LONDON — Police have warned of a bizarre crime wave sweeping Britain, in which thieves are stripping millions of dollars' worth of metal off buildings to be shipped to China and other countries, where demand is soaring.
Thousands of properties — including hundreds of churches and other historic buildings with lead roofs — have been targeted by organized gangs who sell the metal to unscrupulous dealers.
It's then shipped overseas, as scrap or after being melted down, to countries such as India, China and Dubai, which are struggling to find enough materials to keep their booming building industries supplied.
According to Ecclesiastical Insurance Group, which provides coverage for most Church of England properties, lead thefts have tripled. Copper thefts have multiplied by 10 since 2005. In the past 16 months, they have received 750 claims, totaling $2.5 million.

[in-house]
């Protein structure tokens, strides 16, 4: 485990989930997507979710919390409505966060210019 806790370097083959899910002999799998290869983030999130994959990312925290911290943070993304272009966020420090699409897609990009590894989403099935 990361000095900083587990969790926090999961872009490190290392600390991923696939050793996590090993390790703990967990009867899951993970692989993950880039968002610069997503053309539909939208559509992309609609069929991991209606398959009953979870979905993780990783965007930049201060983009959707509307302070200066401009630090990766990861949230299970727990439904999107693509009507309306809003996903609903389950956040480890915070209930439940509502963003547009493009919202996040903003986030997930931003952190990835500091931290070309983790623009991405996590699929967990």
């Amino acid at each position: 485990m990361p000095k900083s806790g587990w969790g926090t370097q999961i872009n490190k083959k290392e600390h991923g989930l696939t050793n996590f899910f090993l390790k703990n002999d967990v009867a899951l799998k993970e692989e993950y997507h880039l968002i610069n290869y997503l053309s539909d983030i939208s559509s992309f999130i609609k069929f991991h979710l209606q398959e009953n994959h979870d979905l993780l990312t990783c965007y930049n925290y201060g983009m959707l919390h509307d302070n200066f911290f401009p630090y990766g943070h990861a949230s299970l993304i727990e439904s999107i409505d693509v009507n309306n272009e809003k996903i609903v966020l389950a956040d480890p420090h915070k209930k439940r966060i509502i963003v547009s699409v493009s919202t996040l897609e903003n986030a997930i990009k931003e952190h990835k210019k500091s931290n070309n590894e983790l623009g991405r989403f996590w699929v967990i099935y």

"These people have to be organized, because of the amounts they are getting away with," said company spokesman Chris Pitt. "These buildings will never be the same again once they've been stripped in this way."
He said the gangs are also stealing bells and ripping lightning conductors from spires.
Among the hundreds of churches targeted have been the 13th-century St. Nicholas' Church in Buckinghamshire, which suffered more than $20,000 in damages, and St. Mary's Church in Suffolk.
The Ragged School Museum — a local history museum in a historic building in east London — suffered $40,000 of damage when lead was stolen from its roof.
"Any building that looks old is being targeted," said the museum's director, Eleanor Clark.